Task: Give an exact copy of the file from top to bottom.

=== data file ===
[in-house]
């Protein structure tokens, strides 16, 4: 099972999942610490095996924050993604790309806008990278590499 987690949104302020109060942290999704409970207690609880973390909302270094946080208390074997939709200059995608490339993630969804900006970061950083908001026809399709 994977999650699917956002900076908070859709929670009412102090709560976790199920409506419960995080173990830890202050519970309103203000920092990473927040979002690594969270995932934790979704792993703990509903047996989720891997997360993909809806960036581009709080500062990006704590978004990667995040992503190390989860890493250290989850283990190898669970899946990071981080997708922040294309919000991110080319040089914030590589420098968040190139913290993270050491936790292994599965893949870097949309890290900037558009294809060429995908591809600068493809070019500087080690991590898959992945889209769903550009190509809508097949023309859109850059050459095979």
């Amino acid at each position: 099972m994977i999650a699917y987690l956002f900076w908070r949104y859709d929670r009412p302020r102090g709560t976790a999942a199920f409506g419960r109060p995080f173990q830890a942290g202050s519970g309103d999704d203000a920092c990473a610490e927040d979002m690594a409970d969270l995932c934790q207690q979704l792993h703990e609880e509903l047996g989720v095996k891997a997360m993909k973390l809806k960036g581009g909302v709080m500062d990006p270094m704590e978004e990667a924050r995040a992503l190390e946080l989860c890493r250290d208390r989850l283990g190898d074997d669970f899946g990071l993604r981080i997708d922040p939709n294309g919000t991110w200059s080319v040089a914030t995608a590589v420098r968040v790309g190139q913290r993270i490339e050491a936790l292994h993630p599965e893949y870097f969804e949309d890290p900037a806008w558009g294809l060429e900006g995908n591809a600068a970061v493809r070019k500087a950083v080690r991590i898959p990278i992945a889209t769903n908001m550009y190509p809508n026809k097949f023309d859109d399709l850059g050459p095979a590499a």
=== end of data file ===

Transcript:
[in-house]
């Protein structure tokens, strides 16, 4: 099972999942610490095996924050993604790309806008990278590499 987690949104302020109060942290999704409970207690609880973390909302270094946080208390074997939709200059995608490339993630969804900006970061950083908001026809399709 994977999650699917956002900076908070859709929670009412102090709560976790199920409506419960995080173990830890202050519970309103203000920092990473927040979002690594969270995932934790979704792993703990509903047996989720891997997360993909809806960036581009709080500062990006704590978004990667995040992503190390989860890493250290989850283990190898669970899946990071981080997708922040294309919000991110080319040089914030590589420098968040190139913290993270050491936790292994599965893949870097949309890290900037558009294809060429995908591809600068493809070019500087080690991590898959992945889209769903550009190509809508097949023309859109850059050459095979």
């Amino acid at each position: 099972m994977i999650a699917y987690l956002f900076w908070r949104y859709d929670r009412p302020r102090g709560t976790a999942a199920f409506g419960r109060p995080f173990q830890a942290g202050s519970g309103d999704d203000a920092c990473a610490e927040d979002m690594a409970d969270l995932c934790q207690q979704l792993h703990e609880e509903l047996g989720v095996k891997a997360m993909k973390l809806k960036g581009g909302v709080m500062d990006p270094m704590e978004e990667a924050r995040a992503l190390e946080l989860c890493r250290d208390r989850l283990g190898d074997d669970f899946g990071l993604r981080i997708d922040p939709n294309g919000t991110w200059s080319v040089a914030t995608a590589v420098r968040v790309g190139q913290r993270i490339e050491a936790l292994h993630p599965e893949y870097f969804e949309d890290p900037a806008w558009g294809l060429e900006g995908n591809a600068a970061v493809r070019k500087a950083v080690r991590i898959p990278i992945a889209t769903n908001m550009y190509p809508n026809k097949f023309d859109d399709l850059g050459p095979a590499a």